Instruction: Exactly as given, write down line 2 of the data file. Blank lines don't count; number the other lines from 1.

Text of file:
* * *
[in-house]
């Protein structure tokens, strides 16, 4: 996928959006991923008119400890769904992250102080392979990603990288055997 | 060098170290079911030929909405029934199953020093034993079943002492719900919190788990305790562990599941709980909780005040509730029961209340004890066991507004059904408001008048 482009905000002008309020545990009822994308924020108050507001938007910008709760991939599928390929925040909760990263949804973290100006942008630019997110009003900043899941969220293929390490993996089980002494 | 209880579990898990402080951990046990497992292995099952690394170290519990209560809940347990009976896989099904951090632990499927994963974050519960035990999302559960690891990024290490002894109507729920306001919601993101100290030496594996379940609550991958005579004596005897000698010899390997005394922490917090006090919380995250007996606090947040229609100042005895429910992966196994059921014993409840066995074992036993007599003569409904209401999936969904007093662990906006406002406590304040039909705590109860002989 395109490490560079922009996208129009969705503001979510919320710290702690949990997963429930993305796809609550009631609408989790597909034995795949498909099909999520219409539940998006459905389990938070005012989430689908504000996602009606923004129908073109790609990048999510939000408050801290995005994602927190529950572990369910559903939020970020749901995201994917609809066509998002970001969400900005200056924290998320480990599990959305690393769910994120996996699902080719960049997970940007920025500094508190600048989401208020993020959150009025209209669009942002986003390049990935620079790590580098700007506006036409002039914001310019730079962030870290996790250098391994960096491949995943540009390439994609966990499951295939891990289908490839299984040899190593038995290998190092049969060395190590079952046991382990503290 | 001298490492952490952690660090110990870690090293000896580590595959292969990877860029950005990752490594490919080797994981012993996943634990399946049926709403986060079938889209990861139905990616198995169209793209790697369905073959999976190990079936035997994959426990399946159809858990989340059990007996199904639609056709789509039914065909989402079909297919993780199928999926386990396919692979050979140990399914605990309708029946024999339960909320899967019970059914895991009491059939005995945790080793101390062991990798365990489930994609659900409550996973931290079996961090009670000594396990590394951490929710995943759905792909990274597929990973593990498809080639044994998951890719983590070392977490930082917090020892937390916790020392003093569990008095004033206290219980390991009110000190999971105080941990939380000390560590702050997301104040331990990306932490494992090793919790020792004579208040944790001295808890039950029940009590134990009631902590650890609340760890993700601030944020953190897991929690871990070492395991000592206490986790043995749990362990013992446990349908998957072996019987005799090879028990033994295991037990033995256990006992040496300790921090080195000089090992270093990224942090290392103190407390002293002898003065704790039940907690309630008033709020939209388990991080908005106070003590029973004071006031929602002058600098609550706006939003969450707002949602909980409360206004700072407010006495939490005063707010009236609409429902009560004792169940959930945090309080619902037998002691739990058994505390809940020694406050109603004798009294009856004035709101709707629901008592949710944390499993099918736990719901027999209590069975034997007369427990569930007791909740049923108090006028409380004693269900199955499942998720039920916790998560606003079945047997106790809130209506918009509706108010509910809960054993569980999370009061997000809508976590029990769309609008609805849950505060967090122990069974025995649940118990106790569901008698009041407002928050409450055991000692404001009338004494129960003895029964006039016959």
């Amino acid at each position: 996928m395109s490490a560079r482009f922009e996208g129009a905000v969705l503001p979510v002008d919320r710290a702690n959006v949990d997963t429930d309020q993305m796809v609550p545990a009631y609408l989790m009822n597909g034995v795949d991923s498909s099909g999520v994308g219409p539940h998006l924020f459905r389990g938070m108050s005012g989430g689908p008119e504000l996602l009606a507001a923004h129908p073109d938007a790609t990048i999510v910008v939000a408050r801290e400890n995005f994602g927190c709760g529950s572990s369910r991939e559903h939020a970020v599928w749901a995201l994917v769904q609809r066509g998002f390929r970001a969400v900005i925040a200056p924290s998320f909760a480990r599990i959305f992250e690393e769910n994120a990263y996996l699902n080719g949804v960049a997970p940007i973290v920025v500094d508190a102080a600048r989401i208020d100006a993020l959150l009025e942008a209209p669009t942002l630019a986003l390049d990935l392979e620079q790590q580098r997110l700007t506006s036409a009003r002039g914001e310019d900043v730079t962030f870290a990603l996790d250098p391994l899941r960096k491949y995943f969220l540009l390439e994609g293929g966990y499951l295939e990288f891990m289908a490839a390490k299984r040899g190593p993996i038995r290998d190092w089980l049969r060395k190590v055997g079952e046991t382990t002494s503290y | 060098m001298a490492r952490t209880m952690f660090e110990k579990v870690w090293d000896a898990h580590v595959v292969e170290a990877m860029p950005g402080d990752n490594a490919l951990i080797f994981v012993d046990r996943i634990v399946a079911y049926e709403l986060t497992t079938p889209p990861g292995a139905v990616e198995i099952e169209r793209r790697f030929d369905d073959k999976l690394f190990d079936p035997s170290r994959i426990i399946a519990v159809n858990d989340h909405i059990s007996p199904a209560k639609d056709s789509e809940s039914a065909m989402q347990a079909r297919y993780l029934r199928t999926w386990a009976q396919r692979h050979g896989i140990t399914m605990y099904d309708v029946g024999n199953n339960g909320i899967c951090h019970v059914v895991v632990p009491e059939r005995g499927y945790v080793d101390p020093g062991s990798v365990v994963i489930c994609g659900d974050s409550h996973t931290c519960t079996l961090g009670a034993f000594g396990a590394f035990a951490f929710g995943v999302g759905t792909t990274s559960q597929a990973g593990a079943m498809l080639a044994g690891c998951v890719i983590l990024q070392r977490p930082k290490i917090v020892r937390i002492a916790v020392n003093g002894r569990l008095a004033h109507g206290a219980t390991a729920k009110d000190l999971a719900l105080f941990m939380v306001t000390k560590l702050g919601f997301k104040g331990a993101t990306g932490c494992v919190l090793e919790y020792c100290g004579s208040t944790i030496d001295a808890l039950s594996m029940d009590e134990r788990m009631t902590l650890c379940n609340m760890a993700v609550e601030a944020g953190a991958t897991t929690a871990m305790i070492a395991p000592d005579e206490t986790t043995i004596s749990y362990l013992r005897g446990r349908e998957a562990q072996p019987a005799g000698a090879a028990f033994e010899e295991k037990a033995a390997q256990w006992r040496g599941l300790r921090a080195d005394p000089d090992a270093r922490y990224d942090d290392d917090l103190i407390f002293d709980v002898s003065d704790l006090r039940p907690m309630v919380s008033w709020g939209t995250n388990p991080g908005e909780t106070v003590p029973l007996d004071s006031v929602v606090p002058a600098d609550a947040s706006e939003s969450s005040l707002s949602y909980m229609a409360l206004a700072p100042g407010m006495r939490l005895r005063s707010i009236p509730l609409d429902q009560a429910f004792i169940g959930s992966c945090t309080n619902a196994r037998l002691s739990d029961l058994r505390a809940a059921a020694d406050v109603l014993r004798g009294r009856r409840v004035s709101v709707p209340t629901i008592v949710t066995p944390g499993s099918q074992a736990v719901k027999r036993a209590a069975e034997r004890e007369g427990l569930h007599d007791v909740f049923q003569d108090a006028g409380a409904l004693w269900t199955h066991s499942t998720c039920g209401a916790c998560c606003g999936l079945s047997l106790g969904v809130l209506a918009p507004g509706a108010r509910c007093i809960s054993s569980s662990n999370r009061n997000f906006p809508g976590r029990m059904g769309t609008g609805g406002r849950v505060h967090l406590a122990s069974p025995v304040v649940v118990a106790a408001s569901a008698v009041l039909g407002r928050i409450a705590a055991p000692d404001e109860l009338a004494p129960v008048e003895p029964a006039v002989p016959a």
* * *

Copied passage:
């Protein structure tokens, strides 16, 4: 996928959006991923008119400890769904992250102080392979990603990288055997 | 060098170290079911030929909405029934199953020093034993079943002492719900919190788990305790562990599941709980909780005040509730029961209340004890066991507004059904408001008048 482009905000002008309020545990009822994308924020108050507001938007910008709760991939599928390929925040909760990263949804973290100006942008630019997110009003900043899941969220293929390490993996089980002494 | 209880579990898990402080951990046990497992292995099952690394170290519990209560809940347990009976896989099904951090632990499927994963974050519960035990999302559960690891990024290490002894109507729920306001919601993101100290030496594996379940609550991958005579004596005897000698010899390997005394922490917090006090919380995250007996606090947040229609100042005895429910992966196994059921014993409840066995074992036993007599003569409904209401999936969904007093662990906006406002406590304040039909705590109860002989 395109490490560079922009996208129009969705503001979510919320710290702690949990997963429930993305796809609550009631609408989790597909034995795949498909099909999520219409539940998006459905389990938070005012989430689908504000996602009606923004129908073109790609990048999510939000408050801290995005994602927190529950572990369910559903939020970020749901995201994917609809066509998002970001969400900005200056924290998320480990599990959305690393769910994120996996699902080719960049997970940007920025500094508190600048989401208020993020959150009025209209669009942002986003390049990935620079790590580098700007506006036409002039914001310019730079962030870290996790250098391994960096491949995943540009390439994609966990499951295939891990289908490839299984040899190593038995290998190092049969060395190590079952046991382990503290 | 001298490492952490952690660090110990870690090293000896580590595959292969990877860029950005990752490594490919080797994981012993996943634990399946049926709403986060079938889209990861139905990616198995169209793209790697369905073959999976190990079936035997994959426990399946159809858990989340059990007996199904639609056709789509039914065909989402079909297919993780199928999926386990396919692979050979140990399914605990309708029946024999339960909320899967019970059914895991009491059939005995945790080793101390062991990798365990489930994609659900409550996973931290079996961090009670000594396990590394951490929710995943759905792909990274597929990973593990498809080639044994998951890719983590070392977490930082917090020892937390916790020392003093569990008095004033206290219980390991009110000190999971105080941990939380000390560590702050997301104040331990990306932490494992090793919790020792004579208040944790001295808890039950029940009590134990009631902590650890609340760890993700601030944020953190897991929690871990070492395991000592206490986790043995749990362990013992446990349908998957072996019987005799090879028990033994295991037990033995256990006992040496300790921090080195000089090992270093990224942090290392103190407390002293002898003065704790039940907690309630008033709020939209388990991080908005106070003590029973004071006031929602002058600098609550706006939003969450707002949602909980409360206004700072407010006495939490005063707010009236609409429902009560004792169940959930945090309080619902037998002691739990058994505390809940020694406050109603004798009294009856004035709101709707629901008592949710944390499993099918736990719901027999209590069975034997007369427990569930007791909740049923108090006028409380004693269900199955499942998720039920916790998560606003079945047997106790809130209506918009509706108010509910809960054993569980999370009061997000809508976590029990769309609008609805849950505060967090122990069974025995649940118990106790569901008698009041407002928050409450055991000692404001009338004494129960003895029964006039016959």